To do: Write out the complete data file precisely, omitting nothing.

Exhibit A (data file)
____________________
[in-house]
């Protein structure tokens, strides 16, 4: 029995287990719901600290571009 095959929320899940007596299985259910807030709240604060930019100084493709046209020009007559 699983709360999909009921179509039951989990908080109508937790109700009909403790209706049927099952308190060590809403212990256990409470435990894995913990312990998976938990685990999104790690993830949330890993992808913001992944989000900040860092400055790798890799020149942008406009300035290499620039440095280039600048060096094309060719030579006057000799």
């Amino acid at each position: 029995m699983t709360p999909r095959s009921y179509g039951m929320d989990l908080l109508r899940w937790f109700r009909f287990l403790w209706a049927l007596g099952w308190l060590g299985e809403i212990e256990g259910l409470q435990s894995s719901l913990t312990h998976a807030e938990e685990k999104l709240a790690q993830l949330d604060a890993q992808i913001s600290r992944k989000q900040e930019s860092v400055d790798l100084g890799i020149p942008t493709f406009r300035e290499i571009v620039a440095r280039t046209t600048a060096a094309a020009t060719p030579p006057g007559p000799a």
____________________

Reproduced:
[in-house]
């Protein structure tokens, strides 16, 4: 029995287990719901600290571009 095959929320899940007596299985259910807030709240604060930019100084493709046209020009007559 699983709360999909009921179509039951989990908080109508937790109700009909403790209706049927099952308190060590809403212990256990409470435990894995913990312990998976938990685990999104790690993830949330890993992808913001992944989000900040860092400055790798890799020149942008406009300035290499620039440095280039600048060096094309060719030579006057000799």
């Amino acid at each position: 029995m699983t709360p999909r095959s009921y179509g039951m929320d989990l908080l109508r899940w937790f109700r009909f287990l403790w209706a049927l007596g099952w308190l060590g299985e809403i212990e256990g259910l409470q435990s894995s719901l913990t312990h998976a807030e938990e685990k999104l709240a790690q993830l949330d604060a890993q992808i913001s600290r992944k989000q900040e930019s860092v400055d790798l100084g890799i020149p942008t493709f406009r300035e290499i571009v620039a440095r280039t046209t600048a060096a094309a020009t060719p030579p006057g007559p000799a």